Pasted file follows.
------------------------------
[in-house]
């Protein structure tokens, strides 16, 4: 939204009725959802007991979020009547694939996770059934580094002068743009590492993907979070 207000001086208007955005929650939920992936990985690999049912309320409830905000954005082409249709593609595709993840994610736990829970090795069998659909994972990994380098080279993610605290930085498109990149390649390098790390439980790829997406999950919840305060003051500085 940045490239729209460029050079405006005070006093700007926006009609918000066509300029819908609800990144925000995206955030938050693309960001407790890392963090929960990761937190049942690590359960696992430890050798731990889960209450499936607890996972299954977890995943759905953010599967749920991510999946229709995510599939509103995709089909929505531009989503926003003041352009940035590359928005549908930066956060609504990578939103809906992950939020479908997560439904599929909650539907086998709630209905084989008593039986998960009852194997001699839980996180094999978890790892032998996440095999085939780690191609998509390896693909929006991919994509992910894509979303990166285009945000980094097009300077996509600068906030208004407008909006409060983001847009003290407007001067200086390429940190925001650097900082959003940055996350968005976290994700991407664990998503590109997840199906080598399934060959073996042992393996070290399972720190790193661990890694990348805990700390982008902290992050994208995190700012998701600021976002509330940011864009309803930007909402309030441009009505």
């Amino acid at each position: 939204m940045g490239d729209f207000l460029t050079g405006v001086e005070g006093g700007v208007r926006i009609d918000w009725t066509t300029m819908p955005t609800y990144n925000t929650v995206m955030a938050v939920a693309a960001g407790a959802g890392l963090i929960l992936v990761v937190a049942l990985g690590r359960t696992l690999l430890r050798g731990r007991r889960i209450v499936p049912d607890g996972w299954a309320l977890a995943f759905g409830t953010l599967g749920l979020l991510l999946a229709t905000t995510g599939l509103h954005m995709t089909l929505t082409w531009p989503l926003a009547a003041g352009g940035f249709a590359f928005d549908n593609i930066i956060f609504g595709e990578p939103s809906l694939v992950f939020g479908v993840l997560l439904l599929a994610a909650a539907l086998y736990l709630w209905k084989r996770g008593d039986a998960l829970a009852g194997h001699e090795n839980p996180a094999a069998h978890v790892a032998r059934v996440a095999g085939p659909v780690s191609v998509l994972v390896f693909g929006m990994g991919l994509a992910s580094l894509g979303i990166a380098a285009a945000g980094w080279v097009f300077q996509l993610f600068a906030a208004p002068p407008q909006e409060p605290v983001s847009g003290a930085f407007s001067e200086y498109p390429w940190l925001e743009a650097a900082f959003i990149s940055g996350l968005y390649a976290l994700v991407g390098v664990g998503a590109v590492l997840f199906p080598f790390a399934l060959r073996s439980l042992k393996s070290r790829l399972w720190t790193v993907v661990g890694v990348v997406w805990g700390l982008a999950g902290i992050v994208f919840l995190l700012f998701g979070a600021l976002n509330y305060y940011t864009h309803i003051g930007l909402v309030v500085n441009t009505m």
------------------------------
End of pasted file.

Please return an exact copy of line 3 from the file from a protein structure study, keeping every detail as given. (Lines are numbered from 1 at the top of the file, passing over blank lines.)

């Amino acid at each position: 939204m940045g490239d729209f207000l460029t050079g405006v001086e005070g006093g700007v208007r926006i009609d918000w009725t066509t300029m819908p955005t609800y990144n925000t929650v995206m955030a938050v939920a693309a960001g407790a959802g890392l963090i929960l992936v990761v937190a049942l990985g690590r359960t696992l690999l430890r050798g731990r007991r889960i209450v499936p049912d607890g996972w299954a309320l977890a995943f759905g409830t953010l599967g749920l979020l991510l999946a229709t905000t995510g599939l509103h954005m995709t089909l929505t082409w531009p989503l926003a009547a003041g352009g940035f249709a590359f928005d549908n593609i930066i956060f609504g595709e990578p939103s809906l694939v992950f939020g479908v993840l997560l439904l599929a994610a909650a539907l086998y736990l709630w209905k084989r996770g008593d039986a998960l829970a009852g194997h001699e090795n839980p996180a094999a069998h978890v790892a032998r059934v996440a095999g085939p659909v780690s191609v998509l994972v390896f693909g929006m990994g991919l994509a992910s580094l894509g979303i990166a380098a285009a945000g980094w080279v097009f300077q996509l993610f600068a906030a208004p002068p407008q909006e409060p605290v983001s847009g003290a930085f407007s001067e200086y498109p390429w940190l925001e743009a650097a900082f959003i990149s940055g996350l968005y390649a976290l994700v991407g390098v664990g998503a590109v590492l997840f199906p080598f790390a399934l060959r073996s439980l042992k393996s070290r790829l399972w720190t790193v993907v661990g890694v990348v997406w805990g700390l982008a999950g902290i992050v994208f919840l995190l700012f998701g979070a600021l976002n509330y305060y940011t864009h309803i003051g930007l909402v309030v500085n441009t009505m």